When election day arrived, exit-poll results showed that Yushchenko was in the lead, but what was being projected by the Central Election Commission of Ukraine was that Yanukovych was the winner. There were many attempts by the Central Election Commission and followers close to Yanukovych to disrupt the election results. Acid was spilled on some ballots, for example, making them illegible. On November 22, 2004, the Central Election Commission announced that Yanukovych had won; the people of Ukraine were in complete shock and filled with anger. It was on that night that large masses of people organized on the streets of the Maidan to protest the falsification of the results. By 8 AM on November 22, there were around 500 people on the Square, and a few hours later, at 12 PM, there were an estimated 80,000 protestors. The numbers continued to rise as the protests continued, and Yushchenko called for more Ukrainians to join in the demonstration. Ukrainians planned to stay on the Maidan until the election results were renounced (York 2007).

Masses of Ukrainians assembled on the Maidan to protest the false election in 2004.

This revolution was completely financed by the people. They installed a tent city within the square with food and other necessities provided for those who stayed. The Maidan became a city within itself. Everyone wore orange, representing Yushchenko’s campaign colors, and stood in the frigid temperatures of late November for days on end. People would huddle together standing near a fire to warm up and withstand the freezing temperatures, especially during the night. Bands would play music for the crowds of people, and Yushchenko often made an appearance to speak to the protestors (York 2007).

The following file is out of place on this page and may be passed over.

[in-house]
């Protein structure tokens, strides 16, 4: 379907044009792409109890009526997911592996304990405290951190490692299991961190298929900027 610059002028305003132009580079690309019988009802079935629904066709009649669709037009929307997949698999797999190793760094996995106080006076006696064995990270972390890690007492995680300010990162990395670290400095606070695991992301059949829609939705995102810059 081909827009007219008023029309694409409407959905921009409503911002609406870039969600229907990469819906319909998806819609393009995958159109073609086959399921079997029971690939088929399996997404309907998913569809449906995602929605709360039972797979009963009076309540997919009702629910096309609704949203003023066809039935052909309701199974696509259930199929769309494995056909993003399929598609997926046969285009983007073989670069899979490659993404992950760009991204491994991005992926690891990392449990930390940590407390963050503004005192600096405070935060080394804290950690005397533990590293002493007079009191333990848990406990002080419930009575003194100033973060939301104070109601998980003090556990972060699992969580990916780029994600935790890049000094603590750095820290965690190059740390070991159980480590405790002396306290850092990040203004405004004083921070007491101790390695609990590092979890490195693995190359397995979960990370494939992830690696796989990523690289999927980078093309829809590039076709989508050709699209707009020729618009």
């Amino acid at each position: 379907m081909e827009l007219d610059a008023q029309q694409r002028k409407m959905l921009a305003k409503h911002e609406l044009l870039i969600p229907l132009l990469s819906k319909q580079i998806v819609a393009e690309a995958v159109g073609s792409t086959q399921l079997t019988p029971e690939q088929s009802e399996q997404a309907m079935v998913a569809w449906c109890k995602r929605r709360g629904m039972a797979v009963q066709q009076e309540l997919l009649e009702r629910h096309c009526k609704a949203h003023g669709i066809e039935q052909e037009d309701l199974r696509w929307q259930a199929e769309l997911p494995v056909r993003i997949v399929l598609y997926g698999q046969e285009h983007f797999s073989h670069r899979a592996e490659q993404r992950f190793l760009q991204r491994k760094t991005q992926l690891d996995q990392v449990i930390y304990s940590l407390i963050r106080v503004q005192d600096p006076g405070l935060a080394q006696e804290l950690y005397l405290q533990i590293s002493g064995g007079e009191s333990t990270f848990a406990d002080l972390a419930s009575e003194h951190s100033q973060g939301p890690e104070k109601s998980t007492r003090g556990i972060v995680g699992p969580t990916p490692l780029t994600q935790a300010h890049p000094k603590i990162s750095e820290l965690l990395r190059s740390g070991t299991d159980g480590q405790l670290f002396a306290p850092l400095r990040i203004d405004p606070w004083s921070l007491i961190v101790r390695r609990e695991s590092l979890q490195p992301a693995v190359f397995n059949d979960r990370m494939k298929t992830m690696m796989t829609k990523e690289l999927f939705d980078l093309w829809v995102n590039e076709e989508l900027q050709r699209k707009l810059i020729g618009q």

Social identities influenced the types of people who were seen on the Maidan during the Orange Revolution. As mentioned before, young adults were at the forefront of both revolutions; they were most passionate about the issues preventing Ukrainian society from progressing and active in their approach to making change. A study from the European Social Survey found that Ukrainian young adults held values most aligned with European youth at the time, as opposed to the values of middle-aged Ukrainians, who were less liberal and Westernized, likely a result of years of Soviet rule. Ukrainian youth saw the Orange Revolution as a way to demand a fair election that would play in their favor, and elect a president who shared many of their Western ambitions for Ukraine (Reznik 2016).